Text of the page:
Carlos A. Ferrer Jr.
ARCHITECTURE CAN HELP TO HEAL: CURRENT AND FUTURE STEPS TOWARD MORE SUPPORTIVE HEALTHCARE DESIGN
The questions of how and why architecture affects people with illness and disease are not answered easily. To pose these questions for which there exist no simple answers, is to expose a limited history of diverse inquiry. In treatise, academic discourse and, most boldly, in the enduring physical expressions of their practice, architects produce best guess answers to these fundamental questions. The built environment is experienced as the sum of its parts. Designers lack a means to evaluate design performance comprehensively and objectively. In healthcare design, the architect is one among many apt to judge the success or failure of design decisions. Social and behavioral scientists, environmental psychologists, designers, healthcare providers and, not least, patients each represent a level of expertise on healthcare design. Some of the most compelling findings have translated into applied designs known to correlate with improved patient outcomes. All else being equal, facilities that deliver superior care are those which support patients’ general wellbeing through the incorporation of evidence-based designs that serve to maximize operational functionality while mitigating stress, a verified threat to the immune system.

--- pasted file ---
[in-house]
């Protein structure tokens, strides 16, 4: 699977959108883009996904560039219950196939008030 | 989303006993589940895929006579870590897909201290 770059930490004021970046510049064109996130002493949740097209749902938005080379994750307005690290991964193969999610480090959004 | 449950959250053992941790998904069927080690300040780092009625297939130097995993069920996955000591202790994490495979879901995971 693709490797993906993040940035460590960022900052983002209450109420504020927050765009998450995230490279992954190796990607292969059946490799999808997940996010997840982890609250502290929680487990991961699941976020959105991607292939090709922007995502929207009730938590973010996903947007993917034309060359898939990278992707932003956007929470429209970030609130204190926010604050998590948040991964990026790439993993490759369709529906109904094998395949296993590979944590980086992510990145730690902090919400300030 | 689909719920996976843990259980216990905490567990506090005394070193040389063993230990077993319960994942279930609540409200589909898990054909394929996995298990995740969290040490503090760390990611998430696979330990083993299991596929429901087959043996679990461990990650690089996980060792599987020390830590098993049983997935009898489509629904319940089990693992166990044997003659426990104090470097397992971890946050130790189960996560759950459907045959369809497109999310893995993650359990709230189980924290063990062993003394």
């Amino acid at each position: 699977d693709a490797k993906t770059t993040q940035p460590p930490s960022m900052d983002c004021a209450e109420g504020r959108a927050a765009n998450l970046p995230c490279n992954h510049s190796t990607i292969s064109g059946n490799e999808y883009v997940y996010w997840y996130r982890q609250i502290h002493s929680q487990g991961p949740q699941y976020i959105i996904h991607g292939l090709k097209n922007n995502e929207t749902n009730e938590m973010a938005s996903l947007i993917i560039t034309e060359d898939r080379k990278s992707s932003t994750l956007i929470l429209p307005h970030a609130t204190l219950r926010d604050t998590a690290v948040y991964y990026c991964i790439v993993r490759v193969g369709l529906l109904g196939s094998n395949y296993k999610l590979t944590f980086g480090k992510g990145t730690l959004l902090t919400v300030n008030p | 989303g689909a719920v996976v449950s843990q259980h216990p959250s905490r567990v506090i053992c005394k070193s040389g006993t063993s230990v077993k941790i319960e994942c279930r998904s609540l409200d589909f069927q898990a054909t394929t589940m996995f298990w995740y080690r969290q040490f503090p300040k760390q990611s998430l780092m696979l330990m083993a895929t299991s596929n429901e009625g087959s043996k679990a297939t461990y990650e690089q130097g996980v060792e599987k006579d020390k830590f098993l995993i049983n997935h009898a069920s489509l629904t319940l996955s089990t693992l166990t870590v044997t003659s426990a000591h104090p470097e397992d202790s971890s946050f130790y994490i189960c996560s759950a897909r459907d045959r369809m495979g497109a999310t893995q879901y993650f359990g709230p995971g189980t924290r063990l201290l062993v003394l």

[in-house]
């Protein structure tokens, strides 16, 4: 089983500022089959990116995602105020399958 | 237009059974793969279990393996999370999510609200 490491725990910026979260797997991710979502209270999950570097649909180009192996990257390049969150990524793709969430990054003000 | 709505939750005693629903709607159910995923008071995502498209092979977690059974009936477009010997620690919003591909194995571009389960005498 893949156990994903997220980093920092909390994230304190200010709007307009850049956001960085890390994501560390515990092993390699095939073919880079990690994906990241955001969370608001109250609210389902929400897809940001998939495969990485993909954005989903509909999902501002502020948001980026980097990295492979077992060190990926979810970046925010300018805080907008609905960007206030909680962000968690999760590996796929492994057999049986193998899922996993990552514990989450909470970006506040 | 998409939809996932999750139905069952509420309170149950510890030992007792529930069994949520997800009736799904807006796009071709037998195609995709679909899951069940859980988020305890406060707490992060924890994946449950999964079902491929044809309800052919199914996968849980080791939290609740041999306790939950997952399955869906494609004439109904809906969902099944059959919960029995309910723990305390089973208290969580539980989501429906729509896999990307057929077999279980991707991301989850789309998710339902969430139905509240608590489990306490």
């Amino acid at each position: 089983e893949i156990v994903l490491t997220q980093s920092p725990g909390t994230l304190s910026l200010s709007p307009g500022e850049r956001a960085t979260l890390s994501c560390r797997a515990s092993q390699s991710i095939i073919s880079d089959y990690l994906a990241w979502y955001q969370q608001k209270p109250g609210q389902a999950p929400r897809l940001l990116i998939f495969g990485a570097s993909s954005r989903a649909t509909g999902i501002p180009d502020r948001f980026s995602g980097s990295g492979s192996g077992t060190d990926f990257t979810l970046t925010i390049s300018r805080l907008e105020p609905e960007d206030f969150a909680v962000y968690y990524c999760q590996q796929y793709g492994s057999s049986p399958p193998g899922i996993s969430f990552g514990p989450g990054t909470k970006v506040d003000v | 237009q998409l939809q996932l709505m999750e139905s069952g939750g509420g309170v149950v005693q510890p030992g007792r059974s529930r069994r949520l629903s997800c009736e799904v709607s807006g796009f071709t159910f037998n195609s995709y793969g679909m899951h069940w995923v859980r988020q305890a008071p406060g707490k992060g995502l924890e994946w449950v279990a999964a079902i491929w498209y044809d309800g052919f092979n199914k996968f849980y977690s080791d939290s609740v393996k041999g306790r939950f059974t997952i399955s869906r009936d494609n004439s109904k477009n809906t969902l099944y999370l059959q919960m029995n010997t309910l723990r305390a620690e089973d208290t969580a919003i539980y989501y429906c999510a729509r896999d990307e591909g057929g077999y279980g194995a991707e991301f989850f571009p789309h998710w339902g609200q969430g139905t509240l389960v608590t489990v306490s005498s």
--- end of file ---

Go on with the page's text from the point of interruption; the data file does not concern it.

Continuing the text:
SECTOR B/ Art & Culture of Seeing
ADVISERS: Renata Holod (ARTH) | Witold Rybczynski (FNAR) | Russell Epstein (PSYC)